such as "Introduction", "Conclusion"..etc
An information management system for experimental data mustrecord data provenance and experimental conditions, maintaindata integrity as various numerical transformations are performed,describe data in terms of a standardized terminology, promotedata reuse and facilitate data sharing. The most common wayto achieve these requirements is via a relational database managementsystem (RDBMS, see SBEAMS—http://www.sbeams.org—orBioinformatics Resource Manager for relevant examples; Shahet al., 2006). Databases in biology resemble those previouslydeveloped for business and have proven spectacularly successfulin managing data on DNA and protein sequences. In a relationaldatabase, the subdivision of information and its subsequentstorage into cross-indexed tables follows a precise, predefinedschema. The granularity and stability of the schema allows anRDBMS to identify and maintain links between disparate piecesof information, even in the face of frequent read–writeoperations. However, this power comes at a considerable costin terms of inflexibility. It is difficult for a relationaldatabase to accommodate frequent changes in the formats of dataor metadata, and to incorporate unstructured information.
Whereas the sequence of a human gene represents valuable informationindependent of how sequencing was performed or of the individualfrom whom the DNA was obtained (a statement that remains truedespite the value of characterizing sequence variations); suchis not the case for measures of protein activity or cellularstate. Such biochemical and physiological data are highly contextdependent. Data on ERK kinase activity, for example, is uninformativein the absence of information on cell type, growth conditions,etc. Moreover, a wide range of techniques are used to make biochemicaland physiological measurements, and both the assays and thedata they generate change over time, as new methods are developed(e.g. in imaging see Swedlow et al., 2003). Context dependenceand rapidly changing data formats pose fundamental problemsfor databases because RDBMS schemes are not easily modified.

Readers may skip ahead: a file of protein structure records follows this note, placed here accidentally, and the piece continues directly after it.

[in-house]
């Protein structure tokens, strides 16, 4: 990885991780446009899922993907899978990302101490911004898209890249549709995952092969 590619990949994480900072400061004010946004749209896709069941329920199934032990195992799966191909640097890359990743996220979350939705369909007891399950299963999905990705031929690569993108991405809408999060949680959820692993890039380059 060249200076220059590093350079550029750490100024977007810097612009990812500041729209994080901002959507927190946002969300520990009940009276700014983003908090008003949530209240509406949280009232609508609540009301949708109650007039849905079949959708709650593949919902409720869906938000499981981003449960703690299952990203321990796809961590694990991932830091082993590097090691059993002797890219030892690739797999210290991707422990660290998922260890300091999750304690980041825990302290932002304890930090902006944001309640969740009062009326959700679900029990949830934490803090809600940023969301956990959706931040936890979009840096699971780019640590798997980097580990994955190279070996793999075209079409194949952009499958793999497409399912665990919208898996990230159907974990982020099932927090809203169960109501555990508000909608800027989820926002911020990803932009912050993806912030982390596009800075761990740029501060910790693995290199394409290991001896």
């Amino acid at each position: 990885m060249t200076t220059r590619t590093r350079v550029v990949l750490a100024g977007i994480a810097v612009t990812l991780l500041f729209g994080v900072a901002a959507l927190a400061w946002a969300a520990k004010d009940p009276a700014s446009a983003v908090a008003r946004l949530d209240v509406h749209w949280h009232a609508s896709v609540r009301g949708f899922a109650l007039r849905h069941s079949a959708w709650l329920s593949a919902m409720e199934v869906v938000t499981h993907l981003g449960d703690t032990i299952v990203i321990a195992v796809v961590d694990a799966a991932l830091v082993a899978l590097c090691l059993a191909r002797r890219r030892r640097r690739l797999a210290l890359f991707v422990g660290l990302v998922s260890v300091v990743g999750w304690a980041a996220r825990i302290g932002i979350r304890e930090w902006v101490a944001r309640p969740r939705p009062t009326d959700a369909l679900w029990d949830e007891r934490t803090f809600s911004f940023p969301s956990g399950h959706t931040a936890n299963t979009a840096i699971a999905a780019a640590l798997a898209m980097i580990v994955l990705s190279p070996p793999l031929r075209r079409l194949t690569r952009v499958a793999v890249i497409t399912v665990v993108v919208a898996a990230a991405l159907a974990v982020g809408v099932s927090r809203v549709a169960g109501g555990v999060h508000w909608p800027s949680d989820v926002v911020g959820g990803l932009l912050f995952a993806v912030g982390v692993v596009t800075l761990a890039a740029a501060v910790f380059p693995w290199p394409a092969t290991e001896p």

Moreover, even if effective metadata standards are developedto describe the context-dependence of experimental findings,data from different experiments cannot be reconciled simplyby storing them in a single database. Subtle distinctions mustbe made about different types of data and biological insightbrought to bear. Currently this is performed implicitly in theminds of individual investigators, but we envision a futurein which the unique ability of mathematical models to formalizehypotheses and manage contingent information makes them theprimary repositories of biological knowledge. As we work towardsa model-centric future, it is our contention that informationsystems based solely on relational databases are unnecessarilylimiting; rarely do we modify a difficult experiment simplyto conform to a pre-existing database schema (whereas conformityto uniform—even arbitrary—standards is a strengthfor a business database). New approaches to data managementthat reconcile competing requirements for flexibility and structureare required.
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